US airline Continental denied responsibility for a deadly Concorde crash that spelt the end of supersonic travel as its mechanics went on trial in France on Tuesday. The accused face five years in jail.
The Concorde supersonic service was cancelled 3 years after the crash
Judge Dominique Andreassier opened the trial by reading out the names of the 113 people who died in 2000 when the Air France jet smashed into a hotel in a ball of fire just after take-off from Paris Charles de Gaulle airport.
She then read out the charges against the US airline Continental and two of its technical staff who are accused of the manslaughter of 109 people on the plane - most of them German tourists - and four hotel workers on the ground.
All 109 passengers on board the Concorde were killed
"There is an attempt to protect the Concorde and the image that it projected of France," said Continental lawyer Olivier Metzner as he arrived at the court in Pontoise, near Paris.
John Taylor, a welder who worked for Continental at the time of the crash and his supervisor, Stanley Ford, face involuntary manslaughter charges.
Henri Perrier, the head of testing of the Concorde programme before becoming its director and Jacques Herubel, the plane's former chief engineer, are also accused. The sixth defendant is the former head of France's civil aviation body Claude Frantzen.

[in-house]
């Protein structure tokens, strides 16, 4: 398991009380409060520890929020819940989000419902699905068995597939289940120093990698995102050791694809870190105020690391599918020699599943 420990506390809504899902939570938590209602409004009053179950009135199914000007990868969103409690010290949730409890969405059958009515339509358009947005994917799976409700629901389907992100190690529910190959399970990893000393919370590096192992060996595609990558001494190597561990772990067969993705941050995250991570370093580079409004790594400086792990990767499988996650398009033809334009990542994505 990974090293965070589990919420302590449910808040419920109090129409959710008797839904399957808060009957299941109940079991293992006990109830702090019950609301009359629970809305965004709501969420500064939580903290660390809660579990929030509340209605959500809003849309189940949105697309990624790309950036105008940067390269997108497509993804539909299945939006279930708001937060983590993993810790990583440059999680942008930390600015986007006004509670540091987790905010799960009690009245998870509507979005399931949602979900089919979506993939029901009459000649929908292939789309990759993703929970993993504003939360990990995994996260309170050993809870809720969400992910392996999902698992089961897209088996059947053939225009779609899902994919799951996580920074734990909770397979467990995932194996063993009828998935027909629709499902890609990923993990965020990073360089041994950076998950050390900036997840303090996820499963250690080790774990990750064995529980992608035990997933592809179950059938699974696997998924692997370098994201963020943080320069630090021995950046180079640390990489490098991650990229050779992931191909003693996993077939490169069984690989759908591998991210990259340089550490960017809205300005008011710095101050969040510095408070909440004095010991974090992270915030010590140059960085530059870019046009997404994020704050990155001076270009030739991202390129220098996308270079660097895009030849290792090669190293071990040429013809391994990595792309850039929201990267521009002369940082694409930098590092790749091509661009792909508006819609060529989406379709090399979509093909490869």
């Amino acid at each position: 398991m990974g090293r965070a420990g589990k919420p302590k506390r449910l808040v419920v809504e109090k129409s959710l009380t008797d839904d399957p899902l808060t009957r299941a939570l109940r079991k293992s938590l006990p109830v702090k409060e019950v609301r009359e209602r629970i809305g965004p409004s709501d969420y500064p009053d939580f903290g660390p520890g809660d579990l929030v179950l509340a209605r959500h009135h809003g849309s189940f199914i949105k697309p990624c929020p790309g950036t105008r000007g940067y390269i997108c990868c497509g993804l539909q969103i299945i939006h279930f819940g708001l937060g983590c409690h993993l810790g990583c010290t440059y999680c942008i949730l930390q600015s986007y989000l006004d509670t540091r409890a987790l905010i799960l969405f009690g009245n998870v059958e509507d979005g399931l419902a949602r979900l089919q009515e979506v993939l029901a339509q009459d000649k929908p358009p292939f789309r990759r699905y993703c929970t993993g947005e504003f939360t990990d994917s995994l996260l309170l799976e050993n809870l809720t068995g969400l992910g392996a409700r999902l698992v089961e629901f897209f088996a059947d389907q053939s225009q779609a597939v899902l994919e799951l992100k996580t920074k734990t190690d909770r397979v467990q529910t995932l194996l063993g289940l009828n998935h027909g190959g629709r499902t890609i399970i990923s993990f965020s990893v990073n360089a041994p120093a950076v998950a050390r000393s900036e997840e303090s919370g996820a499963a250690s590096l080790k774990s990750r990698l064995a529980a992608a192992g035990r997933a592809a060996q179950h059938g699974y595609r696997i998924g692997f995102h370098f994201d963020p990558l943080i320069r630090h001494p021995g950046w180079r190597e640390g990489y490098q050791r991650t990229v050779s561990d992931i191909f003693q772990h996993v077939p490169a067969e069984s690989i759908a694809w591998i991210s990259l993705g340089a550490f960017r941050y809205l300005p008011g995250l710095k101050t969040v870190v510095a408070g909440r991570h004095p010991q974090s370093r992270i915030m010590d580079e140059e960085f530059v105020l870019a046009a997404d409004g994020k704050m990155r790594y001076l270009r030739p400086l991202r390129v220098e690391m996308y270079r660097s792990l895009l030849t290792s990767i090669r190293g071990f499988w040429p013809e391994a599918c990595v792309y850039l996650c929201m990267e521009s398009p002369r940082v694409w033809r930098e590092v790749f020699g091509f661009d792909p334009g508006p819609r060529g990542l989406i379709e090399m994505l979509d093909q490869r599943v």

Continental faces a maximum fine of 375,000 euros ($525,000) if found guilty. The individuals, who all deny the charges, face up to five years in jail and a fine of up to 75,000 euros.
Small metal strip
The court will decide whether to agree with the findings of a 2004 accident enquiry which concluded the crash was caused by a 43-centimeter (17-inch) strip of metal that fell off a Continental DC-10 that took off shortly before the Concorde on July 25, 2000.
The Concorde, carrying nine French crew and mainly German passengers heading to New York to board a Caribbean cruise ship, ran over the super-hard titanium strip, it said. The strip shredded a tyre, causing a blow-out and sending debris flying into an engine and a fuel tank and setting it on fire, according to investigators. Metzner disputes these findings.
Most of the victims' families opted for a cash settlement
"Are you going to ask me to believe that this object could have caused the crash?" Metzner told the court as he held up a metal strip similar to the one retrieved from the pile of debris the
Concorde was reduced to after the crash.
Metzner promised to present witnesses - including firemen based at the airport - who would testify that the New York-bound plane was on fire well before it reached the metal strip.
Most of the families of the people who died in the crash agreed not to take legal action in exchange for compensation from Air France, the EADS aerospace firm, Continental and Goodyear tyre maker. But the mammoth criminal trial is expected to last four months and cost more than three million euros ($4.2 million).
Illustrious history that ended in tragedy
The Paris disaster was the first and only Concorde crash, but during their 27 years of service for Air France and British Airways, the jets suffered dozens of tyre blowouts or wheel damage that in several cases pierced fuel tanks.
The Concorde made its maiden commercial flight in 1976. Only 20 were made, six for development and the remaining 14 for flying mainly trans-Atlantic routes at speeds of up to 1,350 miles (2,170 kilometers) an hour.
Air France and BA grounded their Concordes for 15 months after the crash and, after a brief resumption, finally ended the world's only supersonic commercial service in 2003.
Editor: Andreas Illmer